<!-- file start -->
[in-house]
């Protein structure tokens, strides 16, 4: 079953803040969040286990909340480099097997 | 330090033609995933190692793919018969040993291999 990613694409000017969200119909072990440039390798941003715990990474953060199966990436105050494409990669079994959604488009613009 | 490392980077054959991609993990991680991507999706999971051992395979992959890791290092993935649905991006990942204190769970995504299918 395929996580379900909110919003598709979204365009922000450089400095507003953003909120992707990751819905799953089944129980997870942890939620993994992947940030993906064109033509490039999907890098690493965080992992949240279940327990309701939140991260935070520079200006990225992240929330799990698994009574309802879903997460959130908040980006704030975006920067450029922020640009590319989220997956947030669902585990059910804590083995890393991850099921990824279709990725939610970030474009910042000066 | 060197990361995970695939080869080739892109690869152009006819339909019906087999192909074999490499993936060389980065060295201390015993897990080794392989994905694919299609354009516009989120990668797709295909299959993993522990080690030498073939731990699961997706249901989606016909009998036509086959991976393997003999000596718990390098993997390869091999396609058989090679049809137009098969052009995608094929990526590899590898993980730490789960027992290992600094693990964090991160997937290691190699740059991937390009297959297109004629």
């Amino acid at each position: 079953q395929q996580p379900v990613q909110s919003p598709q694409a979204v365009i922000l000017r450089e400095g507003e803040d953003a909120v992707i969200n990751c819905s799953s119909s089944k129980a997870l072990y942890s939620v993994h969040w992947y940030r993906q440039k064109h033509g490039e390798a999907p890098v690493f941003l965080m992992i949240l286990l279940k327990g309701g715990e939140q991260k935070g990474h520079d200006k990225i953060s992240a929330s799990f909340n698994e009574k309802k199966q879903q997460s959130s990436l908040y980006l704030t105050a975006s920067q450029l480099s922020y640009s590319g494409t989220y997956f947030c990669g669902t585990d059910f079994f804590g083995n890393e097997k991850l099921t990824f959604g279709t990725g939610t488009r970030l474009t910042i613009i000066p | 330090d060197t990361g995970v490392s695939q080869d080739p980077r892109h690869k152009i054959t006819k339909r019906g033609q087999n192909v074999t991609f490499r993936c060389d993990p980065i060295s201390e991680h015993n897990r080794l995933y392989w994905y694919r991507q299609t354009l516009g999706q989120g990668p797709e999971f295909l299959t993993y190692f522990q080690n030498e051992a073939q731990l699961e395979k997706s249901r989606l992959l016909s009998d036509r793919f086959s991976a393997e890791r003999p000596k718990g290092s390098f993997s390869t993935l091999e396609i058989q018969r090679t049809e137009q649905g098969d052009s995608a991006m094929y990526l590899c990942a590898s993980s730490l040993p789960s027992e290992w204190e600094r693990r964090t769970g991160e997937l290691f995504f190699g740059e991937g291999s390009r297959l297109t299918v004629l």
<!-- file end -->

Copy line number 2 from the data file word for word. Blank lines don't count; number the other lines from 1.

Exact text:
């Protein structure tokens, strides 16, 4: 079953803040969040286990909340480099097997 | 330090033609995933190692793919018969040993291999 990613694409000017969200119909072990440039390798941003715990990474953060199966990436105050494409990669079994959604488009613009 | 490392980077054959991609993990991680991507999706999971051992395979992959890791290092993935649905991006990942204190769970995504299918 395929996580379900909110919003598709979204365009922000450089400095507003953003909120992707990751819905799953089944129980997870942890939620993994992947940030993906064109033509490039999907890098690493965080992992949240279940327990309701939140991260935070520079200006990225992240929330799990698994009574309802879903997460959130908040980006704030975006920067450029922020640009590319989220997956947030669902585990059910804590083995890393991850099921990824279709990725939610970030474009910042000066 | 060197990361995970695939080869080739892109690869152009006819339909019906087999192909074999490499993936060389980065060295201390015993897990080794392989994905694919299609354009516009989120990668797709295909299959993993522990080690030498073939731990699961997706249901989606016909009998036509086959991976393997003999000596718990390098993997390869091999396609058989090679049809137009098969052009995608094929990526590899590898993980730490789960027992290992600094693990964090991160997937290691190699740059991937390009297959297109004629």